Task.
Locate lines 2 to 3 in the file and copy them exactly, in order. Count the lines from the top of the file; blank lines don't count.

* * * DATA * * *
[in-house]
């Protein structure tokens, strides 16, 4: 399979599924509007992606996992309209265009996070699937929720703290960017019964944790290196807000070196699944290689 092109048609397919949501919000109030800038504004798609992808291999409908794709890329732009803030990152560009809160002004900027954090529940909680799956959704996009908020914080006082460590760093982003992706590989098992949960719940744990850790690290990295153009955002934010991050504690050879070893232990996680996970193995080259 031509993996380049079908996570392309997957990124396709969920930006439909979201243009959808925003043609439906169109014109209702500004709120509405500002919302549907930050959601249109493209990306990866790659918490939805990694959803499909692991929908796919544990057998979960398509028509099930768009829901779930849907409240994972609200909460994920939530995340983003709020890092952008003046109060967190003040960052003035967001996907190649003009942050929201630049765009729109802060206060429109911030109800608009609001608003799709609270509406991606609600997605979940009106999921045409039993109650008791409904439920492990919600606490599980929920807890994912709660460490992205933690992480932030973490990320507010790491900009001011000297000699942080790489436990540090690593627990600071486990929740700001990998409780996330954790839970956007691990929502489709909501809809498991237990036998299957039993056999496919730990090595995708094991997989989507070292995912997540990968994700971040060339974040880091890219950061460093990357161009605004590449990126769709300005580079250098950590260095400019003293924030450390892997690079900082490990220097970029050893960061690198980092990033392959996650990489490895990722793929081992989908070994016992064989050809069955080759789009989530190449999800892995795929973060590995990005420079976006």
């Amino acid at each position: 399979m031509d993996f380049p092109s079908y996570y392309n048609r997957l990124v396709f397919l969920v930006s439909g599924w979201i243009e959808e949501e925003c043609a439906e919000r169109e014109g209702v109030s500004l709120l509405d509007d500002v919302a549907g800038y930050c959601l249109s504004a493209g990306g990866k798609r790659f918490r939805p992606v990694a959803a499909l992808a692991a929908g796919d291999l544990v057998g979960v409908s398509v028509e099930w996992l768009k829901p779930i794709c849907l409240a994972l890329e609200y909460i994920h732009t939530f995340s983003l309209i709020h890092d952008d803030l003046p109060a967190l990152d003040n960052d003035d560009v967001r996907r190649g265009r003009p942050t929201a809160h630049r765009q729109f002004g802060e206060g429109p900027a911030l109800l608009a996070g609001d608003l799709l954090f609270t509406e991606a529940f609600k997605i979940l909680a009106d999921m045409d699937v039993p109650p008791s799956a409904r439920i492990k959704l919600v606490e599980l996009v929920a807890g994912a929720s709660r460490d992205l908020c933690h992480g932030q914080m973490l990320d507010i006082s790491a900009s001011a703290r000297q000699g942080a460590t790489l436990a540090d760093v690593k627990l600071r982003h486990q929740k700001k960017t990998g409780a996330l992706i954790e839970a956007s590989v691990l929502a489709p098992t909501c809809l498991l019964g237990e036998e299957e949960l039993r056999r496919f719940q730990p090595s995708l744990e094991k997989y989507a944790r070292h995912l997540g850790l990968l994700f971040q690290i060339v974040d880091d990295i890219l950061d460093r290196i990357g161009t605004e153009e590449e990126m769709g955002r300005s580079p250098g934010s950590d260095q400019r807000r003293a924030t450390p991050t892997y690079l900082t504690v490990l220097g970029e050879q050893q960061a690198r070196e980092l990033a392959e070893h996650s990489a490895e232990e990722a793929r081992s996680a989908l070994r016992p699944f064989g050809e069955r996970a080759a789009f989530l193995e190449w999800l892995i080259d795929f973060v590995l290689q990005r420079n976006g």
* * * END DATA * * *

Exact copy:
């Protein structure tokens, strides 16, 4: 399979599924509007992606996992309209265009996070699937929720703290960017019964944790290196807000070196699944290689 092109048609397919949501919000109030800038504004798609992808291999409908794709890329732009803030990152560009809160002004900027954090529940909680799956959704996009908020914080006082460590760093982003992706590989098992949960719940744990850790690290990295153009955002934010991050504690050879070893232990996680996970193995080259 031509993996380049079908996570392309997957990124396709969920930006439909979201243009959808925003043609439906169109014109209702500004709120509405500002919302549907930050959601249109493209990306990866790659918490939805990694959803499909692991929908796919544990057998979960398509028509099930768009829901779930849907409240994972609200909460994920939530995340983003709020890092952008003046109060967190003040960052003035967001996907190649003009942050929201630049765009729109802060206060429109911030109800608009609001608003799709609270509406991606609600997605979940009106999921045409039993109650008791409904439920492990919600606490599980929920807890994912709660460490992205933690992480932030973490990320507010790491900009001011000297000699942080790489436990540090690593627990600071486990929740700001990998409780996330954790839970956007691990929502489709909501809809498991237990036998299957039993056999496919730990090595995708094991997989989507070292995912997540990968994700971040060339974040880091890219950061460093990357161009605004590449990126769709300005580079250098950590260095400019003293924030450390892997690079900082490990220097970029050893960061690198980092990033392959996650990489490895990722793929081992989908070994016992064989050809069955080759789009989530190449999800892995795929973060590995990005420079976006």
């Amino acid at each position: 399979m031509d993996f380049p092109s079908y996570y392309n048609r997957l990124v396709f397919l969920v930006s439909g599924w979201i243009e959808e949501e925003c043609a439906e919000r169109e014109g209702v109030s500004l709120l509405d509007d500002v919302a549907g800038y930050c959601l249109s504004a493209g990306g990866k798609r790659f918490r939805p992606v990694a959803a499909l992808a692991a929908g796919d291999l544990v057998g979960v409908s398509v028509e099930w996992l768009k829901p779930i794709c849907l409240a994972l890329e609200y909460i994920h732009t939530f995340s983003l309209i709020h890092d952008d803030l003046p109060a967190l990152d003040n960052d003035d560009v967001r996907r190649g265009r003009p942050t929201a809160h630049r765009q729109f002004g802060e206060g429109p900027a911030l109800l608009a996070g609001d608003l799709l954090f609270t509406e991606a529940f609600k997605i979940l909680a009106d999921m045409d699937v039993p109650p008791s799956a409904r439920i492990k959704l919600v606490e599980l996009v929920a807890g994912a929720s709660r460490d992205l908020c933690h992480g932030q914080m973490l990320d507010i006082s790491a900009s001011a703290r000297q000699g942080a460590t790489l436990a540090d760093v690593k627990l600071r982003h486990q929740k700001k960017t990998g409780a996330l992706i954790e839970a956007s590989v691990l929502a489709p098992t909501c809809l498991l019964g237990e036998e299957e949960l039993r056999r496919f719940q730990p090595s995708l744990e094991k997989y989507a944790r070292h995912l997540g850790l990968l994700f971040q690290i060339v974040d880091d990295i890219l950061d460093r290196i990357g161009t605004e153009e590449e990126m769709g955002r300005s580079p250098g934010s950590d260095q400019r807000r003293a924030t450390p991050t892997y690079l900082t504690v490990l220097g970029e050879q050893q960061a690198r070196e980092l990033a392959e070893h996650s990489a490895e232990e990722a793929r081992s996680a989908l070994r016992p699944f064989g050809e069955r996970a080759a789009f989530l193995e190449w999800l892995i080259d795929f973060v590995l290689q990005r420079n976006g």